A few examples of their training procedures posted to The Harris County Sheriff’s Department’s webpage are: turning off flashing lights, announcing actions beforehand, not touching the individual until deemed necessary or welcomed, reinstating that no harm is to come their way, recognizing if someone does not have developed language or verbal skills and many more. Project Guardian allows a resident to also inform deputies if someone with Autism responds better to a certain approach and in the event where a deputy was to encounter this individual, it would become easier and be carried out in a proper manner.
Since implementing this program, Project Guardian, Harris County Sheriff’s Department has also created a decal sticker to represent the program and those who are a part of it. The design is a combination of the Autism Awareness colored puzzle pieces, as well at the department’s own logo. Many who have the stickers place it on their front doors or inside of their windows so they are readily seen if need be.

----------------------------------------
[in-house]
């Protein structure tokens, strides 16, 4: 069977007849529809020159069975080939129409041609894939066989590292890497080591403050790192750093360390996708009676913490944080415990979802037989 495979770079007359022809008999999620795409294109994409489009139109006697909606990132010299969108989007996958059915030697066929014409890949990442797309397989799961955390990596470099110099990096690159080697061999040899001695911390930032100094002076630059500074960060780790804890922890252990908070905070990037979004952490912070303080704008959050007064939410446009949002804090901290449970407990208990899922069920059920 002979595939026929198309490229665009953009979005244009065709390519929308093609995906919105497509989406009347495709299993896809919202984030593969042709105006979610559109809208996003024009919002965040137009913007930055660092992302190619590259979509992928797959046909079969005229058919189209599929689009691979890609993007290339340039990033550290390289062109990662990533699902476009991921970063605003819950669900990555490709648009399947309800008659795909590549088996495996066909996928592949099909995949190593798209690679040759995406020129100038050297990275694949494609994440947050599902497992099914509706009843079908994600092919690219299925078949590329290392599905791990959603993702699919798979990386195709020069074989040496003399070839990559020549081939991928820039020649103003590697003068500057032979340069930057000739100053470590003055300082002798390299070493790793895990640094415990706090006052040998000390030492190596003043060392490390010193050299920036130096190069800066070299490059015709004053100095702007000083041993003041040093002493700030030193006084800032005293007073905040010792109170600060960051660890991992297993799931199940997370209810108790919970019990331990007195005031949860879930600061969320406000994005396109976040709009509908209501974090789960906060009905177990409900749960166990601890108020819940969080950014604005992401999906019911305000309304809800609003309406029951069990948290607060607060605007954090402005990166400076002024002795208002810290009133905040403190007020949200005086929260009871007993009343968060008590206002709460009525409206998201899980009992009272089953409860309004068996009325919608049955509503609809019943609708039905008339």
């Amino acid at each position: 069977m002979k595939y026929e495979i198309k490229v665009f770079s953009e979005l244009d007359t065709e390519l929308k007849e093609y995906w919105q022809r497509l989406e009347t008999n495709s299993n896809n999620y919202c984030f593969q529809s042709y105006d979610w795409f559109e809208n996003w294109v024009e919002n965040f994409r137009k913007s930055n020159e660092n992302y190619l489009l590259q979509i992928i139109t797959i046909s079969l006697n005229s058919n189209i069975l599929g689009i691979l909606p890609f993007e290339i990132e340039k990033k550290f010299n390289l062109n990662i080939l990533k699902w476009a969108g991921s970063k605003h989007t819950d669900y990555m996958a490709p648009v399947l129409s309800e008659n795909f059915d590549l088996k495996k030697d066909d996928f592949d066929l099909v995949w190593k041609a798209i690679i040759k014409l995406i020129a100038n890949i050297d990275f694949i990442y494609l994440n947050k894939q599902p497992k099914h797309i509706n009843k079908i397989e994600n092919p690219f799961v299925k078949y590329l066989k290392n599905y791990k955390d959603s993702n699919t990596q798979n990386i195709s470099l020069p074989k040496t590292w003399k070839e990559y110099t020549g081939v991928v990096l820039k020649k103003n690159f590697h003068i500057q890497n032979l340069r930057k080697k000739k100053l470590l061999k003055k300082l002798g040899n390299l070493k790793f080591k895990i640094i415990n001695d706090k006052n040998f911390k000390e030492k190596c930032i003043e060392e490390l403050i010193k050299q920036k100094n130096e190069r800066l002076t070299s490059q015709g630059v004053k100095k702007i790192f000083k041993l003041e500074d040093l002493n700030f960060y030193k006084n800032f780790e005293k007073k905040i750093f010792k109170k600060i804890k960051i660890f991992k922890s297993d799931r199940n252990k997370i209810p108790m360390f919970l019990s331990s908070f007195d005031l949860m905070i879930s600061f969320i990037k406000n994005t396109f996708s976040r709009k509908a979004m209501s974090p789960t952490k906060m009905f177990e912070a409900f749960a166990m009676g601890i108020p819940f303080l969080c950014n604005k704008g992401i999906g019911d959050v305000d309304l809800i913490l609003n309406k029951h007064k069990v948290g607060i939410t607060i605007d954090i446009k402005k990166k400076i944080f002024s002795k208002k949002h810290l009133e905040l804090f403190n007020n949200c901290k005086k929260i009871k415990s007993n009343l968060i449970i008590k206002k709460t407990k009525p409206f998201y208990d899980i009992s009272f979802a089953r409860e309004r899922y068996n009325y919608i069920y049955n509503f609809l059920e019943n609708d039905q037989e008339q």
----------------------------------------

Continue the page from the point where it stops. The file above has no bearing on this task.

Project Guardian is a free and optional service database where potential life-saving information can be given to deputies in the event that they encounter an individual with ASD or autism. The project is geared towards creating a better atmosphere for their community, as well as ensuring that they are protecting each citizen or resident within their area and making sure situations are properly taken care of. And since the service is optional, if chosen to, the individual can also decide to be removed from the database at any time.
“We continuously work with the community to ensure we are doing all we can to best serve our residents with compassion and understanding,” Ed Gonzalez, Harris County Sheriff, said.
On the Harris County sheriff’s office website, harriscountyso.org, there is a list of core values that the department wants to exhibit in relation to how it maintains, respects, responds and values the county of citizens they serve. These core values reflect the message of Project Guardian and are also addressed during interviews.